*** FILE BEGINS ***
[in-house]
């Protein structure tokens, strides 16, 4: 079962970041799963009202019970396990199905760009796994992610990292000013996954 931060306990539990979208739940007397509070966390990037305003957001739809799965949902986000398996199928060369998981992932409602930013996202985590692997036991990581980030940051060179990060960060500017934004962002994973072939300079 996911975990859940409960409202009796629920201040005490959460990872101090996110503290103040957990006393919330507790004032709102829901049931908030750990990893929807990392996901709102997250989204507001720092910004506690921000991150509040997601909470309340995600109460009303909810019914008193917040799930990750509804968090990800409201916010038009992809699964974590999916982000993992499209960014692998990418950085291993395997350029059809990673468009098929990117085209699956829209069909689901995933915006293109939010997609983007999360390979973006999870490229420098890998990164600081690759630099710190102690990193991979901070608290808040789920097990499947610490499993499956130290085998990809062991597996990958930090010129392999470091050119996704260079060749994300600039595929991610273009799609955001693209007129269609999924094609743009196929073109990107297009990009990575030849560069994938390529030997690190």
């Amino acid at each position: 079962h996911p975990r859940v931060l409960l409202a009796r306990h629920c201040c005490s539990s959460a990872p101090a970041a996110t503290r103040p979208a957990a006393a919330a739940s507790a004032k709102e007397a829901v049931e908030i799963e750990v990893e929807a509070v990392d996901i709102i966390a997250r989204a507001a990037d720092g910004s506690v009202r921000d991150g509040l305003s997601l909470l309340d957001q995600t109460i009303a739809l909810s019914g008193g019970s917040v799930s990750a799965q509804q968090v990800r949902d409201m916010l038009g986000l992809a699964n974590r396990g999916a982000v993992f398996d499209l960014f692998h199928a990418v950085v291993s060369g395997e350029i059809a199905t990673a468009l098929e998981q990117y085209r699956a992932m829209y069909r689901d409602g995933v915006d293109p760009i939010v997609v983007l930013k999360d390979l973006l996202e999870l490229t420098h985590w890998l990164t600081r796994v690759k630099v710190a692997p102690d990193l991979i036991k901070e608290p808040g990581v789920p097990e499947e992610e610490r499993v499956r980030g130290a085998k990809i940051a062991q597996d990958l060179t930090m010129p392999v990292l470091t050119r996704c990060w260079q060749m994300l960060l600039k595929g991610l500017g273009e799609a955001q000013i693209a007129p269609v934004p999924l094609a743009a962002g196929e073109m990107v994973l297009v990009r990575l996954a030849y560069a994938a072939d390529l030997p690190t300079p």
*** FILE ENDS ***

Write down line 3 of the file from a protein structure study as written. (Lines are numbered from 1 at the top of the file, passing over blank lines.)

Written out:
């Amino acid at each position: 079962h996911p975990r859940v931060l409960l409202a009796r306990h629920c201040c005490s539990s959460a990872p101090a970041a996110t503290r103040p979208a957990a006393a919330a739940s507790a004032k709102e007397a829901v049931e908030i799963e750990v990893e929807a509070v990392d996901i709102i966390a997250r989204a507001a990037d720092g910004s506690v009202r921000d991150g509040l305003s997601l909470l309340d957001q995600t109460i009303a739809l909810s019914g008193g019970s917040v799930s990750a799965q509804q968090v990800r949902d409201m916010l038009g986000l992809a699964n974590r396990g999916a982000v993992f398996d499209l960014f692998h199928a990418v950085v291993s060369g395997e350029i059809a199905t990673a468009l098929e998981q990117y085209r699956a992932m829209y069909r689901d409602g995933v915006d293109p760009i939010v997609v983007l930013k999360d390979l973006l996202e999870l490229t420098h985590w890998l990164t600081r796994v690759k630099v710190a692997p102690d990193l991979i036991k901070e608290p808040g990581v789920p097990e499947e992610e610490r499993v499956r980030g130290a085998k990809i940051a062991q597996d990958l060179t930090m010129p392999v990292l470091t050119r996704c990060w260079q060749m994300l960060l600039k595929g991610l500017g273009e799609a955001q000013i693209a007129p269609v934004p999924l094609a743009a962002g196929e073109m990107v994973l297009v990009r990575l996954a030849y560069a994938a072939d390529l030997p690190t300079p």